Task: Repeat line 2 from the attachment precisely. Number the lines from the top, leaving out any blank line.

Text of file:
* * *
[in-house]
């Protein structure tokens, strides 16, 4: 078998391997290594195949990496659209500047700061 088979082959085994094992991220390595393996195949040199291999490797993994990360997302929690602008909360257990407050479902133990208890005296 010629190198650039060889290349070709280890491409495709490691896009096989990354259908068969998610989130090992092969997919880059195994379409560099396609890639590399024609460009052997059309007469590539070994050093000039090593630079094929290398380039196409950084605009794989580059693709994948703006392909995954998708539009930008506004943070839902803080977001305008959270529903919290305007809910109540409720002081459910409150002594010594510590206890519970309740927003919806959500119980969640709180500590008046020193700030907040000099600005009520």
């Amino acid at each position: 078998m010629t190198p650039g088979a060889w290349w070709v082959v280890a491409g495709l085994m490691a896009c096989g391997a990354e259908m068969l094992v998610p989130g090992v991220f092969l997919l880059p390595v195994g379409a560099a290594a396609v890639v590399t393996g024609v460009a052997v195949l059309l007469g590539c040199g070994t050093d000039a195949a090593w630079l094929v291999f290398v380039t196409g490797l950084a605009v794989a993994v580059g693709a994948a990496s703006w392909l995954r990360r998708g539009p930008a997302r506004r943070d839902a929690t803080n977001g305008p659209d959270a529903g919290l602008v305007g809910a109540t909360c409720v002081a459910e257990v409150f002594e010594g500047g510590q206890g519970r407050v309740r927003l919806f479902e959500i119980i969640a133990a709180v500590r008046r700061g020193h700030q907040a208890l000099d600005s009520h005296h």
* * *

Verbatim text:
């Protein structure tokens, strides 16, 4: 078998391997290594195949990496659209500047700061 088979082959085994094992991220390595393996195949040199291999490797993994990360997302929690602008909360257990407050479902133990208890005296 010629190198650039060889290349070709280890491409495709490691896009096989990354259908068969998610989130090992092969997919880059195994379409560099396609890639590399024609460009052997059309007469590539070994050093000039090593630079094929290398380039196409950084605009794989580059693709994948703006392909995954998708539009930008506004943070839902803080977001305008959270529903919290305007809910109540409720002081459910409150002594010594510590206890519970309740927003919806959500119980969640709180500590008046020193700030907040000099600005009520």